Bill Harris

A Knight in the Village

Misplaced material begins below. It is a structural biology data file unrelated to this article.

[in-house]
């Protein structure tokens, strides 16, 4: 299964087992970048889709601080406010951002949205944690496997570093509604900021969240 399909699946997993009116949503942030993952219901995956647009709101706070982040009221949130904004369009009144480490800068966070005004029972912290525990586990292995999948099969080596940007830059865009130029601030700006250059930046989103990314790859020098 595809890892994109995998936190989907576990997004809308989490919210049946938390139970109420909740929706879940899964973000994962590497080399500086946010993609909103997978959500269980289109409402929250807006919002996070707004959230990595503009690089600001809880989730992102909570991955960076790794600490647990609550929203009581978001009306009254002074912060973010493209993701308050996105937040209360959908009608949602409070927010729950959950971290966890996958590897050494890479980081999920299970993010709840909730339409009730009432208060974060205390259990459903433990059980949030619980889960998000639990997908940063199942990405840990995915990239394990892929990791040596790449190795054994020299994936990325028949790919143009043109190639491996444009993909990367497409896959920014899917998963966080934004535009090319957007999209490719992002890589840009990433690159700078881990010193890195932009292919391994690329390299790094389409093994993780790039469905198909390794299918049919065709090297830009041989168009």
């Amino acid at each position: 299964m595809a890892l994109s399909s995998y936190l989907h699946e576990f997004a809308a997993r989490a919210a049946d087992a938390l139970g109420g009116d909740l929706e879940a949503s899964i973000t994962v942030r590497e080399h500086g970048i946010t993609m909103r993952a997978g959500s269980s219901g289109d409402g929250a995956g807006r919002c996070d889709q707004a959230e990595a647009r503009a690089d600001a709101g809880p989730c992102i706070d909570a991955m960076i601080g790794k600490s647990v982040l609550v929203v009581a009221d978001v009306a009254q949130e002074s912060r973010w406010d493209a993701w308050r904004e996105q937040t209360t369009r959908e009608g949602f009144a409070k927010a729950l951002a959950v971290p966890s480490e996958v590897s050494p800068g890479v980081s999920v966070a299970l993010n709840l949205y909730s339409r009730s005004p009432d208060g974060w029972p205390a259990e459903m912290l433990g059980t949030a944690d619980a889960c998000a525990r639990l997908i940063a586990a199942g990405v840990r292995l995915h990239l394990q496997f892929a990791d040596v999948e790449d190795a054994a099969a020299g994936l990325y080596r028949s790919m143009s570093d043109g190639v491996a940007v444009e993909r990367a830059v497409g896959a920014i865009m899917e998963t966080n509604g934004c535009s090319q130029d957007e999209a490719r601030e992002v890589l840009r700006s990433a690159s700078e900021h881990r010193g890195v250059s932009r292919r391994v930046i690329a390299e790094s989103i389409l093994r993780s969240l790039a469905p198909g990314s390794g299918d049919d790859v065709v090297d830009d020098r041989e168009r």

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This is a live recording of a club gig in which it sounds like the fellow with the tape recorder moved closer to the stage between sides. Either that or the drummer, Denzil Best, started playing louder. Basically, this has a substandard recording sound that could certainly detract from enjoyment, but probably won't for the experienced jazz listener because the playing is so strong and the group represents such an interesting combination of musicians. It is one of the earliest recordings of trombonist Bill Harris in his discography, but he actually hands out plenty of the solo space to his talented partners. These include Lennie Tristano and one of this pianist's regular playing partners, guitarist Billy Bauer. This is not the subdued, cool playing often associated with Tristano, however. The title track builds up with riffing behind the leader's soloing much like some kind of heavy swing session. On a track such as this, one can hear the influence Harris must have had on the more rootsy avant-garde trombonists such as Roswell Rudd and Grachan Moncur. Elsewhere his ballad chops are shown to great advantage on a short medley of "Body and Soul" and "Sweet Lorraine," as he plays intricate melodic passages with a pure, sweet tone. The opening track, a version of "What Is This Thing Called Love," kicks off with hearty piano and guitar solos minus any formalized theme statement, a typical Tristano move. The pianist is in wonderful form throughout this recording, playing both busy, full-blooded runs and also demonstrating superb use of space in his accompaniment to the inventive Bauer, as well as chordal punctuations, some of which are so sharply recorded they sound like he is dropping an anvil on the keyboard from the ceiling above. The rhythm team behind him is good, but how good is a bit hard to tell because of the under-recording of both bass and drums. Tenor saxophonist Flip Phillips is a tasty player with good tone who blends well with Harris, but in the final analysis, one would have to admit it is the pianist and guitarist that really carry the session. Someone in the crowd yells out "Yeah!" or other forms of encouragement so many times that they practically deserve a credit on the record for vocals. But seeing as how the composers of the tunes weren't even credited, this might be too much to expect.

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